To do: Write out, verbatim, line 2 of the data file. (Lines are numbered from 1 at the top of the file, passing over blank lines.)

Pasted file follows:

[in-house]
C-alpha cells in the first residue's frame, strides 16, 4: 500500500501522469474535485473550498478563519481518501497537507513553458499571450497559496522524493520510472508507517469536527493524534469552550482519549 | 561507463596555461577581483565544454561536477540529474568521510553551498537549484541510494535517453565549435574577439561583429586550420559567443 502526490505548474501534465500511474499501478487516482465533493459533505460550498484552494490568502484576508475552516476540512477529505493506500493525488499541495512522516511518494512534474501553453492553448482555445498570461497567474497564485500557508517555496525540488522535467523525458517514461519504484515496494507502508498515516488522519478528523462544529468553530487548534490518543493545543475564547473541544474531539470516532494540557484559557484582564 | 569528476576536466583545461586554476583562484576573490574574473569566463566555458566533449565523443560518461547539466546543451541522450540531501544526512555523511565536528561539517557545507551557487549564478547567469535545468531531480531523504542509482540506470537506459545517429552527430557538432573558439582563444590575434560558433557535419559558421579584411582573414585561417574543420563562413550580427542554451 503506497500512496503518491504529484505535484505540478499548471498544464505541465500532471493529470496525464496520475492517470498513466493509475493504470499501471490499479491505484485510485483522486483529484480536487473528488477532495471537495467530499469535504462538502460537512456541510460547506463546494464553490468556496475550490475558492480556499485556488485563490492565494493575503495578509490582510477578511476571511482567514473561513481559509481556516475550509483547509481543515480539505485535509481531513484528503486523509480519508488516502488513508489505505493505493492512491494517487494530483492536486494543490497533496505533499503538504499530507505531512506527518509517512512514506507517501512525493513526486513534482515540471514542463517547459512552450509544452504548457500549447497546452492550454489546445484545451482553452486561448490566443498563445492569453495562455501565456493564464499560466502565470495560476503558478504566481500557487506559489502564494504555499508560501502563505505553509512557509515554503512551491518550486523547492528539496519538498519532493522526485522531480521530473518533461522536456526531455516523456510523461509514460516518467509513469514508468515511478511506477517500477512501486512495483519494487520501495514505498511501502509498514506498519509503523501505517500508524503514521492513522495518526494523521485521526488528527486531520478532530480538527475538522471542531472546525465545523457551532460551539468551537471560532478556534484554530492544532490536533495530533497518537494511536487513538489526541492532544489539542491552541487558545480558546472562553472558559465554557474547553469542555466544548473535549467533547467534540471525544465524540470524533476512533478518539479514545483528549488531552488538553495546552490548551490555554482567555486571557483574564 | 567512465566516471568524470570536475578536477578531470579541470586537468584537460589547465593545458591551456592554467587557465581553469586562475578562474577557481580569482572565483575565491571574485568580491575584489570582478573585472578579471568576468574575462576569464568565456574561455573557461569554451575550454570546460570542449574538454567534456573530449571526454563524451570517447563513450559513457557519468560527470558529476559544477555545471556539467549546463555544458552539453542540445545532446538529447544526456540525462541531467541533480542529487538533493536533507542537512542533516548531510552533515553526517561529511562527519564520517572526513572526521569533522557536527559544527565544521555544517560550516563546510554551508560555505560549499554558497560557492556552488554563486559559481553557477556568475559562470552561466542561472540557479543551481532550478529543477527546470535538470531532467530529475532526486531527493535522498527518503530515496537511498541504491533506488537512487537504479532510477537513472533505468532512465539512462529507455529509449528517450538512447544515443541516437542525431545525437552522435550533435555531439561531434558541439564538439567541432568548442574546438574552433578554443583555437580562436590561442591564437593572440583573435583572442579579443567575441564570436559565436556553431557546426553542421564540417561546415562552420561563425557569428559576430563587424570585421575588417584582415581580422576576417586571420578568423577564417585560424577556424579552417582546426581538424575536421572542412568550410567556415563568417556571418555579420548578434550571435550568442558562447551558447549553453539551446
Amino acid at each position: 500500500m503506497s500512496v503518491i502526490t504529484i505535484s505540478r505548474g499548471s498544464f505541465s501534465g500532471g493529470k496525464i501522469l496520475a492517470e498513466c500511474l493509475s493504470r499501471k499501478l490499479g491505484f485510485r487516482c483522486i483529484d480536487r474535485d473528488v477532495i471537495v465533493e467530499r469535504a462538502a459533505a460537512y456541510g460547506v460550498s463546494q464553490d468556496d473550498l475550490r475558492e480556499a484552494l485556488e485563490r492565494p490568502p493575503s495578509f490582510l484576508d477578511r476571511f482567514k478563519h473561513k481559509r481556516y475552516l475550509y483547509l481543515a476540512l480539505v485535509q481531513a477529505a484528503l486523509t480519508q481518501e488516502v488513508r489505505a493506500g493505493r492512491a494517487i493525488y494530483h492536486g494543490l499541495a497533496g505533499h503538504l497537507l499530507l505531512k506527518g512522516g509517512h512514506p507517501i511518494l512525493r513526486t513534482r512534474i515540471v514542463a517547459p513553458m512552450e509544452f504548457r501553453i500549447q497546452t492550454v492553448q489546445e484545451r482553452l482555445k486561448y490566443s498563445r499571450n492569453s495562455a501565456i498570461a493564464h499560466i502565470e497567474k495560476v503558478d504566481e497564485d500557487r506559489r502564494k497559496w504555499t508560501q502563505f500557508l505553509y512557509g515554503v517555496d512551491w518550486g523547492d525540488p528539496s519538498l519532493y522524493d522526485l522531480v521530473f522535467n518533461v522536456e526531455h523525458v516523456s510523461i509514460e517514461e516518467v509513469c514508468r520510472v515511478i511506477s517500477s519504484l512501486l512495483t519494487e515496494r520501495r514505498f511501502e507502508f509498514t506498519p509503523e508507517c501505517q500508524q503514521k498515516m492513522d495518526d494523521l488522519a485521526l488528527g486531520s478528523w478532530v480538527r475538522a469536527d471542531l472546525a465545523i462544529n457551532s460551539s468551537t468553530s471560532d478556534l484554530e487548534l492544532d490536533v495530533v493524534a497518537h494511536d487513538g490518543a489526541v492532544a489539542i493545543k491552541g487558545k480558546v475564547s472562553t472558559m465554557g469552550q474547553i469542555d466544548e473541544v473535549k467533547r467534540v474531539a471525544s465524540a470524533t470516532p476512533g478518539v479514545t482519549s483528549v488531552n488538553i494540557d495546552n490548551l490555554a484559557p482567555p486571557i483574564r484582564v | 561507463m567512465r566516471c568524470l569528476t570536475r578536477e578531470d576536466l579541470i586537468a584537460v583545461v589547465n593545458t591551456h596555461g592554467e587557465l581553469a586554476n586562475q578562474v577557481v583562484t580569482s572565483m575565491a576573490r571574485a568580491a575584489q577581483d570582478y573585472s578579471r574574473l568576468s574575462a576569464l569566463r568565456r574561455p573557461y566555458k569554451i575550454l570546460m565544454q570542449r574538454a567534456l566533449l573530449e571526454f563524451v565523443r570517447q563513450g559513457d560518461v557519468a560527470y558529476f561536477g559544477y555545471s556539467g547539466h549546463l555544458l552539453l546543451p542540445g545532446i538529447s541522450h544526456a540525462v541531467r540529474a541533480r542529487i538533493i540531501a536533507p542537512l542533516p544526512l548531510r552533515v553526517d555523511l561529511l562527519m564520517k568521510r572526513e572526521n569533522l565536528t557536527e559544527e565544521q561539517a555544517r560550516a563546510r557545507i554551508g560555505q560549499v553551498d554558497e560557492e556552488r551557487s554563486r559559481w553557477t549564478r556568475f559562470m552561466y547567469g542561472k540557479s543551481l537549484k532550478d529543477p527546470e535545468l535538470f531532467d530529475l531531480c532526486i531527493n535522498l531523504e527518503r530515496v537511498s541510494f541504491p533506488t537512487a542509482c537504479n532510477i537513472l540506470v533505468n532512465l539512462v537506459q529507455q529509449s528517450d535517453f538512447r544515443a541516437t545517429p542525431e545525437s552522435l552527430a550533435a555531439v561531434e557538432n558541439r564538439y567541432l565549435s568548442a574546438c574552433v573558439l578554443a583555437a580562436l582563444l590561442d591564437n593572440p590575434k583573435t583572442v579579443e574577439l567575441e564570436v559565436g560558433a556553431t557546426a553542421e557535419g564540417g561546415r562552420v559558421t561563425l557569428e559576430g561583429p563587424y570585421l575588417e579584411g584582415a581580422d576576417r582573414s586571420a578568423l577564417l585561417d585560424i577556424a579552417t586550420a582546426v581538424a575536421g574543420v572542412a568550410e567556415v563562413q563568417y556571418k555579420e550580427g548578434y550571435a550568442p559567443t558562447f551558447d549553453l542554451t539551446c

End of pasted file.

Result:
C-alpha cells in the first residue's frame, strides 16, 4: 500500500501522469474535485473550498478563519481518501497537507513553458499571450497559496522524493520510472508507517469536527493524534469552550482519549 | 561507463596555461577581483565544454561536477540529474568521510553551498537549484541510494535517453565549435574577439561583429586550420559567443 502526490505548474501534465500511474499501478487516482465533493459533505460550498484552494490568502484576508475552516476540512477529505493506500493525488499541495512522516511518494512534474501553453492553448482555445498570461497567474497564485500557508517555496525540488522535467523525458517514461519504484515496494507502508498515516488522519478528523462544529468553530487548534490518543493545543475564547473541544474531539470516532494540557484559557484582564 | 569528476576536466583545461586554476583562484576573490574574473569566463566555458566533449565523443560518461547539466546543451541522450540531501544526512555523511565536528561539517557545507551557487549564478547567469535545468531531480531523504542509482540506470537506459545517429552527430557538432573558439582563444590575434560558433557535419559558421579584411582573414585561417574543420563562413550580427542554451 503506497500512496503518491504529484505535484505540478499548471498544464505541465500532471493529470496525464496520475492517470498513466493509475493504470499501471490499479491505484485510485483522486483529484480536487473528488477532495471537495467530499469535504462538502460537512456541510460547506463546494464553490468556496475550490475558492480556499485556488485563490492565494493575503495578509490582510477578511476571511482567514473561513481559509481556516475550509483547509481543515480539505485535509481531513484528503486523509480519508488516502488513508489505505493505493492512491494517487494530483492536486494543490497533496505533499503538504499530507505531512506527518509517512512514506507517501512525493513526486513534482515540471514542463517547459512552450509544452504548457500549447497546452492550454489546445484545451482553452486561448490566443498563445492569453495562455501565456493564464499560466502565470495560476503558478504566481500557487506559489502564494504555499508560501502563505505553509512557509515554503512551491518550486523547492528539496519538498519532493522526485522531480521530473518533461522536456526531455516523456510523461509514460516518467509513469514508468515511478511506477517500477512501486512495483519494487520501495514505498511501502509498514506498519509503523501505517500508524503514521492513522495518526494523521485521526488528527486531520478532530480538527475538522471542531472546525465545523457551532460551539468551537471560532478556534484554530492544532490536533495530533497518537494511536487513538489526541492532544489539542491552541487558545480558546472562553472558559465554557474547553469542555466544548473535549467533547467534540471525544465524540470524533476512533478518539479514545483528549488531552488538553495546552490548551490555554482567555486571557483574564 | 567512465566516471568524470570536475578536477578531470579541470586537468584537460589547465593545458591551456592554467587557465581553469586562475578562474577557481580569482572565483575565491571574485568580491575584489570582478573585472578579471568576468574575462576569464568565456574561455573557461569554451575550454570546460570542449574538454567534456573530449571526454563524451570517447563513450559513457557519468560527470558529476559544477555545471556539467549546463555544458552539453542540445545532446538529447544526456540525462541531467541533480542529487538533493536533507542537512542533516548531510552533515553526517561529511562527519564520517572526513572526521569533522557536527559544527565544521555544517560550516563546510554551508560555505560549499554558497560557492556552488554563486559559481553557477556568475559562470552561466542561472540557479543551481532550478529543477527546470535538470531532467530529475532526486531527493535522498527518503530515496537511498541504491533506488537512487537504479532510477537513472533505468532512465539512462529507455529509449528517450538512447544515443541516437542525431545525437552522435550533435555531439561531434558541439564538439567541432568548442574546438574552433578554443583555437580562436590561442591564437593572440583573435583572442579579443567575441564570436559565436556553431557546426553542421564540417561546415562552420561563425557569428559576430563587424570585421575588417584582415581580422576576417586571420578568423577564417585560424577556424579552417582546426581538424575536421572542412568550410567556415563568417556571418555579420548578434550571435550568442558562447551558447549553453539551446